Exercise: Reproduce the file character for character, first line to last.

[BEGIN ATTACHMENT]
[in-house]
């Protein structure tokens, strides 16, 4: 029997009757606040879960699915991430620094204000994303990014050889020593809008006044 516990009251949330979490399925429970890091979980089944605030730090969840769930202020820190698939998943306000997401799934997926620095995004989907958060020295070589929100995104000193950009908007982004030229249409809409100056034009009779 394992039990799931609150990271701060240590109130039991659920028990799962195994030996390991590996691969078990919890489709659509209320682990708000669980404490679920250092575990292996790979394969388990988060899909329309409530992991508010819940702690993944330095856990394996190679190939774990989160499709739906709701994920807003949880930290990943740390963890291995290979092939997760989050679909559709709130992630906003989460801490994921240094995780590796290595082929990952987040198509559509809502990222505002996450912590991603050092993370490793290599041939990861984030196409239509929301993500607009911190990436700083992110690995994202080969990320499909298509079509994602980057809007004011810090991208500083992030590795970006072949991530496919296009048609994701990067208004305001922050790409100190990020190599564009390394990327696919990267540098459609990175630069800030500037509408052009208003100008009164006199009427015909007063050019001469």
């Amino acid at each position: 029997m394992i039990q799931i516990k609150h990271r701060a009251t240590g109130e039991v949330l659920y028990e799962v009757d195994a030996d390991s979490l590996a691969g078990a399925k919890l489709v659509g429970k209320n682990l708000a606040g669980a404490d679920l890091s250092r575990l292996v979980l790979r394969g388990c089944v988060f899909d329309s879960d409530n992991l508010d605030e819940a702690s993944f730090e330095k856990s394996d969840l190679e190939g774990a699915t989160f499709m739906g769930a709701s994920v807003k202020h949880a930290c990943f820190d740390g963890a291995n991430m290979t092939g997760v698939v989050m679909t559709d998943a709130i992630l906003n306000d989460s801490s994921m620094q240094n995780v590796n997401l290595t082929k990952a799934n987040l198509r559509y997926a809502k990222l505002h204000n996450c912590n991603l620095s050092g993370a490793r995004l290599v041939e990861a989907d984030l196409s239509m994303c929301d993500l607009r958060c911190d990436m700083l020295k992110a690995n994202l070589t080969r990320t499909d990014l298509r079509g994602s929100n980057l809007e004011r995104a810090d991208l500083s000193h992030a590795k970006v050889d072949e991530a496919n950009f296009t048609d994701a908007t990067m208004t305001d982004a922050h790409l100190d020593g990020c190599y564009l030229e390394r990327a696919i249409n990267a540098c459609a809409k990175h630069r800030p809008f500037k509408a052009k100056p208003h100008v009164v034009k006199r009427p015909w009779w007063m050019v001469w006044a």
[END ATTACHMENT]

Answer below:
[in-house]
């Protein structure tokens, strides 16, 4: 029997009757606040879960699915991430620094204000994303990014050889020593809008006044 516990009251949330979490399925429970890091979980089944605030730090969840769930202020820190698939998943306000997401799934997926620095995004989907958060020295070589929100995104000193950009908007982004030229249409809409100056034009009779 394992039990799931609150990271701060240590109130039991659920028990799962195994030996390991590996691969078990919890489709659509209320682990708000669980404490679920250092575990292996790979394969388990988060899909329309409530992991508010819940702690993944330095856990394996190679190939774990989160499709739906709701994920807003949880930290990943740390963890291995290979092939997760989050679909559709709130992630906003989460801490994921240094995780590796290595082929990952987040198509559509809502990222505002996450912590991603050092993370490793290599041939990861984030196409239509929301993500607009911190990436700083992110690995994202080969990320499909298509079509994602980057809007004011810090991208500083992030590795970006072949991530496919296009048609994701990067208004305001922050790409100190990020190599564009390394990327696919990267540098459609990175630069800030500037509408052009208003100008009164006199009427015909007063050019001469």
């Amino acid at each position: 029997m394992i039990q799931i516990k609150h990271r701060a009251t240590g109130e039991v949330l659920y028990e799962v009757d195994a030996d390991s979490l590996a691969g078990a399925k919890l489709v659509g429970k209320n682990l708000a606040g669980a404490d679920l890091s250092r575990l292996v979980l790979r394969g388990c089944v988060f899909d329309s879960d409530n992991l508010d605030e819940a702690s993944f730090e330095k856990s394996d969840l190679e190939g774990a699915t989160f499709m739906g769930a709701s994920v807003k202020h949880a930290c990943f820190d740390g963890a291995n991430m290979t092939g997760v698939v989050m679909t559709d998943a709130i992630l906003n306000d989460s801490s994921m620094q240094n995780v590796n997401l290595t082929k990952a799934n987040l198509r559509y997926a809502k990222l505002h204000n996450c912590n991603l620095s050092g993370a490793r995004l290599v041939e990861a989907d984030l196409s239509m994303c929301d993500l607009r958060c911190d990436m700083l020295k992110a690995n994202l070589t080969r990320t499909d990014l298509r079509g994602s929100n980057l809007e004011r995104a810090d991208l500083s000193h992030a590795k970006v050889d072949e991530a496919n950009f296009t048609d994701a908007t990067m208004t305001d982004a922050h790409l100190d020593g990020c190599y564009l030229e390394r990327a696919i249409n990267a540098c459609a809409k990175h630069r800030p809008f500037k509408a052009k100056p208003h100008v009164v034009k006199r009427p015909w009779w007063m050019v001469w006044a």